On May 10, La Rochelle commemorates the slave trade, slavery and their abolition

On the paneling of one of the salons of the…

On the paneling of one of the salons of the Hôtel Fleuriau are painted some names of the slave ships leaving La Rochelle, those of their owners and the sordid record of a shipwreck in Hell. Some, many perished during these crossings and when they escaped, they had to endure violent enslavement. Others got rich.

From the late 17th century to the mid-18th century, La Rochelle was the second slave port in France after Nantes, given the number of ships that left the old port off the coasts of West Africa to embark against them thanks to these victims of a crime.


In the New World Museum in La Rochelle, engraving of the slave ship “Les Trois Frères”.

Jean-Christophe Sounalet/SOUTH WEST

40 years New World Museum

On May 10, in La Rochelle, the UNESCO Club, the Education League and their partners will honor the memory of the slave trade, slavery and their abolition. This day is the anniversary of the passing of the Taubira law recognizing this crime against humanity. The meeting is part of the 40th anniversary of the Museum of the New World, which is dedicating part of its permanent exhibition to this theme within the walls of the beautiful Fleuriau hotel. “He was the first in France to do that,” says Mélanie Moreau. The director of the museum thus underlines the original investment of his first curator Alain Parent, who was supported at the time by Michel Crépeau and whom he supported scientifically on the work of Jacques de Cauna. This historian had immersed himself in the story of the sugar plantation that Aimé-Benjamin Fleuriau exploited in Saint-Domingue. In 1772, this settler returned to La Rochelle, enriched, where he wiped out his father’s debts and bought the mansion that now bears his name. Monumental illustration that “at its height in the 18th century, triangular trade enriched and shaped the city”, underlines Mélanie Moreau.

Especially from Le Havre, Nantes, La Rochelle and Bordeaux sailed the ships that tore 13 million Africans from their land. La Rochelle armed 427 ships responsible for the deportation of 130,000 people. “The first expeditions date back to 1540”, says the historian from La Rochelle Mickaël Augeron in an interview (1). “It is very early in view of the establishment of colonial systems on the other side of the Atlantic. These sailors then went off the coast of Africa and attacked the Spanish and Portuguese slave traders, confiscated the slaves and sold them to the Iberian settlers of the Caribbean Basin and the coasts of Brazil.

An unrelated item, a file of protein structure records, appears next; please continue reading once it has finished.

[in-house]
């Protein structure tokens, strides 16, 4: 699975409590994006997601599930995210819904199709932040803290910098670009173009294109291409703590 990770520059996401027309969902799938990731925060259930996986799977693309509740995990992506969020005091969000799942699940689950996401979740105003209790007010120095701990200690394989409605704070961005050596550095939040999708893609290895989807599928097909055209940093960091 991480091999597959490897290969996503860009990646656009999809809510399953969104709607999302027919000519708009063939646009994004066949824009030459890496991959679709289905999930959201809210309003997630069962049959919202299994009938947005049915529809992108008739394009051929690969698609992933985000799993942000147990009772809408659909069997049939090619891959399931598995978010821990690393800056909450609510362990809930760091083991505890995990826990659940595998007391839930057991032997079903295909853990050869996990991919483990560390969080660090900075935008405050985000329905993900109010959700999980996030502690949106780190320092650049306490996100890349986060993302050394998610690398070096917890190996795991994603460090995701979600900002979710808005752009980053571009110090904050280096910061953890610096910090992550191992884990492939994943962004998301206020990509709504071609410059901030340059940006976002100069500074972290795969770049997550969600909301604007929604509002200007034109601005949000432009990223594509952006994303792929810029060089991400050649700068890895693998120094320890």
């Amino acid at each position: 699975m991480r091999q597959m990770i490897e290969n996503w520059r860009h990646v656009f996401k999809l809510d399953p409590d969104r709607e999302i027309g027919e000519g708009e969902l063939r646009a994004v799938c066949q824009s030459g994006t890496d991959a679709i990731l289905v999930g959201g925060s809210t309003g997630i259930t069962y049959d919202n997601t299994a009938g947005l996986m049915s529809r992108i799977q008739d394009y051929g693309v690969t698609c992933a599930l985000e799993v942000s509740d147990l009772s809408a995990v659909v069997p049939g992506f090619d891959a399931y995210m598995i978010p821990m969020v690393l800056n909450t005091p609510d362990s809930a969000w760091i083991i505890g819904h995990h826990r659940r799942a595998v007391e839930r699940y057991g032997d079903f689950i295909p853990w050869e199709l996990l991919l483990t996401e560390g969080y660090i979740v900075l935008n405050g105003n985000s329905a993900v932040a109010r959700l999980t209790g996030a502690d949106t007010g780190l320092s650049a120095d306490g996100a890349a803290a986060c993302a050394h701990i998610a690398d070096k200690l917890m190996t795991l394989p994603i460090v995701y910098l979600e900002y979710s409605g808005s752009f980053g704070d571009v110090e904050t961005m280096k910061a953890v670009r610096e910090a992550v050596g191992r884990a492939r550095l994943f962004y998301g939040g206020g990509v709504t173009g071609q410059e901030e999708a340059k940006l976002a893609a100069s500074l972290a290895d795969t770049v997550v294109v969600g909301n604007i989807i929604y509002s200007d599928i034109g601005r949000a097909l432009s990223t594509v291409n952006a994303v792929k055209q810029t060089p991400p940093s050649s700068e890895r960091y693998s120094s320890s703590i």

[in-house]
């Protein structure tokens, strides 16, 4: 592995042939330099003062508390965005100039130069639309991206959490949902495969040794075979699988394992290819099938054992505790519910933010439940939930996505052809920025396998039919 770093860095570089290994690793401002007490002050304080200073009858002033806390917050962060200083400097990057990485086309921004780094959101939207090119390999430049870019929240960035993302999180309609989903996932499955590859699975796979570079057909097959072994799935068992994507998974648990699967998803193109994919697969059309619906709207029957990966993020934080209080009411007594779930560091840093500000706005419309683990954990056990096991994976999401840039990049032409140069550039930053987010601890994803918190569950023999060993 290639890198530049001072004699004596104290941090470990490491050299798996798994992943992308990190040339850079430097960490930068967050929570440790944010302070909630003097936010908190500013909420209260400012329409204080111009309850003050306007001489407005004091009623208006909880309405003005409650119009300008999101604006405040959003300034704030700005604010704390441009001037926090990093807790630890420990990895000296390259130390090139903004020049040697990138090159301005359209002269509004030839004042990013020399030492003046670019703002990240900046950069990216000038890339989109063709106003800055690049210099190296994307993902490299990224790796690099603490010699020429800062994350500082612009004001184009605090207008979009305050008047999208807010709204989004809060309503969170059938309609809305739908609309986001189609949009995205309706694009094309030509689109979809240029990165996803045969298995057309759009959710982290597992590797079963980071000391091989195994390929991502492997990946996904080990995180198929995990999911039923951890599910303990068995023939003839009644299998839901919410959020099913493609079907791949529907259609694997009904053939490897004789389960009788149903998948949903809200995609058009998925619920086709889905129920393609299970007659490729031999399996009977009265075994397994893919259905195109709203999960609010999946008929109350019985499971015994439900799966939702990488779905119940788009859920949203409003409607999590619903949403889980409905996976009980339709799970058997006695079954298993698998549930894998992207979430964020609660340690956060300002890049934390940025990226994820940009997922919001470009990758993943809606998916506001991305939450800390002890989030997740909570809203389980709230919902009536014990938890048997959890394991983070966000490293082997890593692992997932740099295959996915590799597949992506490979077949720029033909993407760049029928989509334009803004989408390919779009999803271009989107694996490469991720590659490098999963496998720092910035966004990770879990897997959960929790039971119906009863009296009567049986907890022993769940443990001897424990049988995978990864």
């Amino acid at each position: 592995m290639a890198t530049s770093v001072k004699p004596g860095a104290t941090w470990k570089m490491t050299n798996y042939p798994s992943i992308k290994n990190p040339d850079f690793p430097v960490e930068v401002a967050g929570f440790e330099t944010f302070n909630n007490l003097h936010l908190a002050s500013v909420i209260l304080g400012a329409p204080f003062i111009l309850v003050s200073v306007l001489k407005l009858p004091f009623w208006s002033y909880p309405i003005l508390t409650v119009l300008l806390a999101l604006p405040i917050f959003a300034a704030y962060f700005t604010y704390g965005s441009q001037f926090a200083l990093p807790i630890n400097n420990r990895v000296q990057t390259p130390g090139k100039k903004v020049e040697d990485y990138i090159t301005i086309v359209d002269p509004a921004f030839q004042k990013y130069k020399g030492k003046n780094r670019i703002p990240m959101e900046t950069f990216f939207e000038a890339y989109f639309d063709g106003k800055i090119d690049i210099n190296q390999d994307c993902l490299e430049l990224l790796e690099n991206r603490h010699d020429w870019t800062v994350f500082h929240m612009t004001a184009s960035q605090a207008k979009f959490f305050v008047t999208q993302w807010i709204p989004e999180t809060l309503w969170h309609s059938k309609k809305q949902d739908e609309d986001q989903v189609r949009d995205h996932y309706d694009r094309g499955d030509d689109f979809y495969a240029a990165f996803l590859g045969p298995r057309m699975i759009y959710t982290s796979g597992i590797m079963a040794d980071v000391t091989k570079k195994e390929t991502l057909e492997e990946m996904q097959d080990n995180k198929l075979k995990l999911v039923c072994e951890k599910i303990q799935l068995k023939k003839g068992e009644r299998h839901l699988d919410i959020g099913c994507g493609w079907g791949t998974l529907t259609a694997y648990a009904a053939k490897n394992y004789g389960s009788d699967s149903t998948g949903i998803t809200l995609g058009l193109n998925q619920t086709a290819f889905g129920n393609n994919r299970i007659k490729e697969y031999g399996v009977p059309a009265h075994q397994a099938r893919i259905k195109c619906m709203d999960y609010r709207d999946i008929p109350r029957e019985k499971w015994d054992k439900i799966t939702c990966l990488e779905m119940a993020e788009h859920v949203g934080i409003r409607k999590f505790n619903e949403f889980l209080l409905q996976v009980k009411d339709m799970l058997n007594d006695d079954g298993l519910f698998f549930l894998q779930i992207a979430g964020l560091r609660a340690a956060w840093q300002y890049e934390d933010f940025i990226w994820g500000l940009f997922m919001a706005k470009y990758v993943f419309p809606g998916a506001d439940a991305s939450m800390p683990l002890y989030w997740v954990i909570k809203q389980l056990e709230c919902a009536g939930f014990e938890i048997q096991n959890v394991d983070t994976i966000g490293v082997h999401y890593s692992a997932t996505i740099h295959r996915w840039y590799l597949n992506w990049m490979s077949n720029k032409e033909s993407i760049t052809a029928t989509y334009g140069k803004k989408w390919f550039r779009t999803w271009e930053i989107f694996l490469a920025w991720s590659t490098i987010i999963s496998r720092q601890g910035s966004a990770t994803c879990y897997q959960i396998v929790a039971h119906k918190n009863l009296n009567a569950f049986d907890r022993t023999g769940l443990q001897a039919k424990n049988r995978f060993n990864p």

Plans and parts of a slave ship on which the slaves are lined up and piled (New World Museum in La Rochelle).

Plans and parts of a slave ship on which the slaves are lined up and piled (New World Museum in La Rochelle).

Jean-Christophe Sounalet/SOUTH WEST

1643, dark date

“La Rochelle has the first official expedition of the slave trade recognized by the royalty: in 1643 a ship from Dieppe left the old port for the island of Saint-Christophe (Editor’s note, today Saint-Kitts-et-Nevis, in Western Indies) which at that time began to be colonized by the French,” adds the academic. La Rochelle’s networks with the ports of Northern Europe facilitated the formation of the trade triangle, especially with the Netherlands, then the main sugar consumer. were on the continent.

“The great shipowners of La Rochelle are popping up in the archives,” continues Mickaël Augeron. “But behind them are many other investors, craftsmen, representatives of the cloak (justice), it is an activity that unites a very large number of individuals”. Added to this financial activity, which supports the equipment of a slave ship, is “a whole commercial activity that will stimulate the internal trade of the city: the importation of barter products that will be exchanged in the context of the purchase of slaves. »

“Art filters the heaviness of the subject”

“We wanted this May 10 commemoration day to be different, we express it together for the UNESCO Club and the League of Education Alfred Tudeau and Florence Kehl. How do you make a memorial friendly and festive? The solution ? Through the cultural and artistic way of giving people the opportunity to meet to hear about a heavy topic. Art filters the heaviness of the subject. †

(1) Interview granted for RFI to Céline Develay-Mazurelle.

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